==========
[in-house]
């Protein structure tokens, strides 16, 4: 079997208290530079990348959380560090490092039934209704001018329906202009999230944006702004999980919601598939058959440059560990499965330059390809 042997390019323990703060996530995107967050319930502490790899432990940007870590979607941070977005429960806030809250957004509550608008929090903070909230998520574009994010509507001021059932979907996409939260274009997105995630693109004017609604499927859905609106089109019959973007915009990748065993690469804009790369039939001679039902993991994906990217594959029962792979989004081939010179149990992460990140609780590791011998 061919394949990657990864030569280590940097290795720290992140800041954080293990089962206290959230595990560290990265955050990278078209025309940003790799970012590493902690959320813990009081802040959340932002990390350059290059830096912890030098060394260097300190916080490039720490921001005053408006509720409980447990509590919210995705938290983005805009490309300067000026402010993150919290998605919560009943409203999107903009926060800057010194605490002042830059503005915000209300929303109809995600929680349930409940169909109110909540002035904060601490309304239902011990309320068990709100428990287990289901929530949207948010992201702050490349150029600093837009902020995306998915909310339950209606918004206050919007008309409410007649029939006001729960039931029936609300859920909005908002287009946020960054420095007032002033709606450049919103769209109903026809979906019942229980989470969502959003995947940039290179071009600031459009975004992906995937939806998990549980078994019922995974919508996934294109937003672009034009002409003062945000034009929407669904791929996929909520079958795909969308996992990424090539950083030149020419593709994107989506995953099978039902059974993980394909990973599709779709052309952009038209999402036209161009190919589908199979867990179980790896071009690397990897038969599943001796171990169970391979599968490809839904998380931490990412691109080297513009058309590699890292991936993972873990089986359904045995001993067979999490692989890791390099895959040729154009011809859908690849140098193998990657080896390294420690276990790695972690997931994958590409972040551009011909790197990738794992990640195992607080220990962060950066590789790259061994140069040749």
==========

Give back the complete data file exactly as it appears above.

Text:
[in-house]
């Protein structure tokens, strides 16, 4: 079997208290530079990348959380560090490092039934209704001018329906202009999230944006702004999980919601598939058959440059560990499965330059390809 042997390019323990703060996530995107967050319930502490790899432990940007870590979607941070977005429960806030809250957004509550608008929090903070909230998520574009994010509507001021059932979907996409939260274009997105995630693109004017609604499927859905609106089109019959973007915009990748065993690469804009790369039939001679039902993991994906990217594959029962792979989004081939010179149990992460990140609780590791011998 061919394949990657990864030569280590940097290795720290992140800041954080293990089962206290959230595990560290990265955050990278078209025309940003790799970012590493902690959320813990009081802040959340932002990390350059290059830096912890030098060394260097300190916080490039720490921001005053408006509720409980447990509590919210995705938290983005805009490309300067000026402010993150919290998605919560009943409203999107903009926060800057010194605490002042830059503005915000209300929303109809995600929680349930409940169909109110909540002035904060601490309304239902011990309320068990709100428990287990289901929530949207948010992201702050490349150029600093837009902020995306998915909310339950209606918004206050919007008309409410007649029939006001729960039931029936609300859920909005908002287009946020960054420095007032002033709606450049919103769209109903026809979906019942229980989470969502959003995947940039290179071009600031459009975004992906995937939806998990549980078994019922995974919508996934294109937003672009034009002409003062945000034009929407669904791929996929909520079958795909969308996992990424090539950083030149020419593709994107989506995953099978039902059974993980394909990973599709779709052309952009038209999402036209161009190919589908199979867990179980790896071009690397990897038969599943001796171990169970391979599968490809839904998380931490990412691109080297513009058309590699890292991936993972873990089986359904045995001993067979999490692989890791390099895959040729154009011809859908690849140098193998990657080896390294420690276990790695972690997931994958590409972040551009011909790197990738794992990640195992607080220990962060950066590789790259061994140069040749």